How does one define ‘place’? In architectural language, it is undoubtedly one of the most ambiguous terms. A place is not simply a space, or a location; it is but an amalgamation of numerous factors. Gautam Shah explains the definition of space and how to perceive it through the eyes of an architect. Shah is a consultant Interior Designer based at Ahmedabad, India, since 1970, and a highly respected former faculty member, School of Interior Design – Faculty of Design, CEPT University, Ahmedabad. His blogs on Interior Designing and Architecture are among the most widely read literature on these topics.
A Place is defined by markings. These could be natural features, alterations of natural features, or new implants. The markings could also be recognition of some geometric arrangement such as a centre, cross lines, triangulation, etc. When markings are made on a place, the intention of a revisit, but altered or implanted marks additionally denote the intention to reoccupy or indicate ownership. A single mark distinguishes a place, but several of them cover a territorial spread. Marking is primary act for acquisition of a territory, but one may not be in position to explain why, and how it actualized. Such actions could be intuitive acts or learned activities. A marked territorial spread is meant for exclusive ownership. An owned territory has characteristic spatial features for inhabitation, such as:
- environment conditions,
- dimensional accommodations,
- amenities and facilities,
- associations that personalize it,
- connections to other such spaces.
Possession and occupation of a space leads to social activity. It specifies the nature of interaction with others, privacy, degree of accessibility or isolation, aloofness, loneliness, alienation, participation, leadership, devotion, cohabitation, etc.
A domain is a combinatory idea of Place and Space. A domain could be a physical territory or an abstract effectuality over which there is some form of control. The control could be through possession, occupation, ownership, or authority. All domains have markings that highlight their size, character, identity, distinctiveness, exclusivity, knowledge, effectivity, and conformity.
1. In the case of territory, the controlled or dominated place is used as a space to survive and proliferate.
2. As abstract effectuality, it is an idea of a space, exploited to sustain and proliferates the myth of a place.
A domain is a sphere, area, orbit, field, arena, demesne, land region, or realm. A domain is zone for activity, identity, distinctiveness, exclusivity, knowledge, rulership, effectivity, communication, belonging, controls, ownership, rights, conformity. A domain is a particular environment or walk of life. It is a territory over which rule or control is exercised by a ruler or government. However, the strength or effectivity of the ruler or governor is rarely consistent, and the position shifting. So a domain is a very ambivalent term.
Domains have a focus, centric or eccentric. A domain is circular or spheroid, as its mass is spread in some balancing form around a focus. A domain is focussed inward as much as fringed outward. A domain is encountered from outside or inside but at a very close distance may not reveal its centrality or sphericality.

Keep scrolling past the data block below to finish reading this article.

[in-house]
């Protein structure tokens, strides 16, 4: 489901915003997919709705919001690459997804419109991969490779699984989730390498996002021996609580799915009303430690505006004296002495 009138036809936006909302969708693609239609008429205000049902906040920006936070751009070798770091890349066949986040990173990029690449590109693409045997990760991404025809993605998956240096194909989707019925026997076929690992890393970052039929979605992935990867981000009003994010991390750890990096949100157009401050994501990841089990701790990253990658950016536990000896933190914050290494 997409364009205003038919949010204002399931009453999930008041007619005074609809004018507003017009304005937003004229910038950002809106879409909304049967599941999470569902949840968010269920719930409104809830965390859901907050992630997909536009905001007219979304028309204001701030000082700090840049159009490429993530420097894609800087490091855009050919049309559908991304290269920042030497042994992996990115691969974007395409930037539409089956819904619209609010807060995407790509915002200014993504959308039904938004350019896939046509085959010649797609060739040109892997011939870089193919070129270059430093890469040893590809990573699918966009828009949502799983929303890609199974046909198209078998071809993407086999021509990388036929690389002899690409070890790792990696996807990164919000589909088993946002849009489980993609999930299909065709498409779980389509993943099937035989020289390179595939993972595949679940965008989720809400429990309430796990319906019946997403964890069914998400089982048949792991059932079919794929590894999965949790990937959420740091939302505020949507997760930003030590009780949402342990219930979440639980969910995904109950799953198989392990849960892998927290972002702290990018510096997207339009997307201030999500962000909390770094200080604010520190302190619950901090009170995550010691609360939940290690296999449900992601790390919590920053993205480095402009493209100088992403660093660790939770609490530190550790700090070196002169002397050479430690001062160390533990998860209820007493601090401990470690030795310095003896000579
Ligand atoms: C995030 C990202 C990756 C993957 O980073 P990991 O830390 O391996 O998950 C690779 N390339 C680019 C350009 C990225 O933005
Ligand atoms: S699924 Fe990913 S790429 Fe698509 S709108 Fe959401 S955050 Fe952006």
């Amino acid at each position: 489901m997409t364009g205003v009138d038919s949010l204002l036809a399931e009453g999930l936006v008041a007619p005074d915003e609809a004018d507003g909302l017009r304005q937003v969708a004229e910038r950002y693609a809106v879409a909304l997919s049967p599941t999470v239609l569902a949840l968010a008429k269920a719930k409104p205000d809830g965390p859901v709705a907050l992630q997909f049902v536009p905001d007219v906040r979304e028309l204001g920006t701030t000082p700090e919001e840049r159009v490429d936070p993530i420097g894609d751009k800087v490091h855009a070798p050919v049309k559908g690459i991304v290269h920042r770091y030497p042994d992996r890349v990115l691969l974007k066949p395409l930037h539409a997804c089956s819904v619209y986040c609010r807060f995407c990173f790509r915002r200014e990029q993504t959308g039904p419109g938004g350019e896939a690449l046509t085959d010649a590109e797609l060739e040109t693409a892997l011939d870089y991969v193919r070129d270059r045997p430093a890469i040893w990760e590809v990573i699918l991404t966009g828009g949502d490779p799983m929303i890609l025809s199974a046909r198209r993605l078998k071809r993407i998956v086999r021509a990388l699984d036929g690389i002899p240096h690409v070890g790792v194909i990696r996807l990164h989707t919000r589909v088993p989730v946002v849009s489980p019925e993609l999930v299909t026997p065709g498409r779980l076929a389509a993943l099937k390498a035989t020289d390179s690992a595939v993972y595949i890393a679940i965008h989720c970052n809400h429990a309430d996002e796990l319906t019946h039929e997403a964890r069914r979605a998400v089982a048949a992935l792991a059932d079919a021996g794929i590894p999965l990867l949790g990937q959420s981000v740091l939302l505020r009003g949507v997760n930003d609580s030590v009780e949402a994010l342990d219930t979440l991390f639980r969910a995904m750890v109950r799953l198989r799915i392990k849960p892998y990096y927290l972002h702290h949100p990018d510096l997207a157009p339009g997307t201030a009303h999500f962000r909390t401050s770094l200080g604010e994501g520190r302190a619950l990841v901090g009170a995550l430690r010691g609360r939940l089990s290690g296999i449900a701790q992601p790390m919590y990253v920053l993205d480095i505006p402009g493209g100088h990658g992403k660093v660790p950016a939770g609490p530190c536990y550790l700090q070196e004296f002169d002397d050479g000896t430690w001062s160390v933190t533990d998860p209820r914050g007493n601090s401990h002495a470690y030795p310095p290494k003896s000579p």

Domains as Physical territories or Abstract effectuality
A Domain with the physical territory is marked (defined), occupied (presence), and possessed (owned). Historically such territories have been occupied, naturally, forcefully or notionally (symbolically). Marking is the first personalization of the domain space and that gets various levels of social confirmation or legality. Such acceptance may remain suspect, as a more powerful authority can challenge it, and force evacuation. A domain as abstract effectuality is circumstantial, formed by a particular environment, belief or conduct. These constituent circumstances change with time, and so their effectiveness varies. There is no distinctive ownership, but an authority through acceptance or confirmation may exist. These domains are metaphysical or metaphorical entities, with an approximate or ethereal spread.
Domains as combined idea of Place and Space have, defining spread, environment, people, ideology, and control mechanism.
• Spread is seen in the extent of its effectiveness.
• Environment endows the spatial character.
• People inhabit it to flourish and proliferate.
• Ideology is the cultural pose through beliefs, customs, inspirations, inhibitions,
• Control mechanisms emerge from ownership.
A domain can also be defined as a manageable space that is within the limits of human cognition, inside the ambit of nominal physiological capacities, and the extendible reach capacities (including through devices). Domains are setting or locus for Human Behaviour. The setting becomes complete when supported by metaphysical elements like privacy, isolation, reverence, fear, autocracy, and reinforced by metaphoric elements like gestures, symbols, analogies.
Free Mason Society, Veggies (Vegetarians), Cults (Hare Rama Hare Krishna) Religions, are groups operating as metaphysical domains often without any territorial identity.
Graphics, symbols, signage, languages, codes, gestures (body language), form, proportions, colours, expressions, etc. are some of the allegorical presences. Art movements, fashion styles, literary movements create metaphoric domains. Some spatial features and environmental conditions often occur in concert, and so the presence of one metaphorically triggers the other. Historical monuments, places of reverence (temples, Ashrams), and memorials have such eminence. Nightclubs, amusement parks, exhibitions, public buildings like airports, also have abstracted elements.
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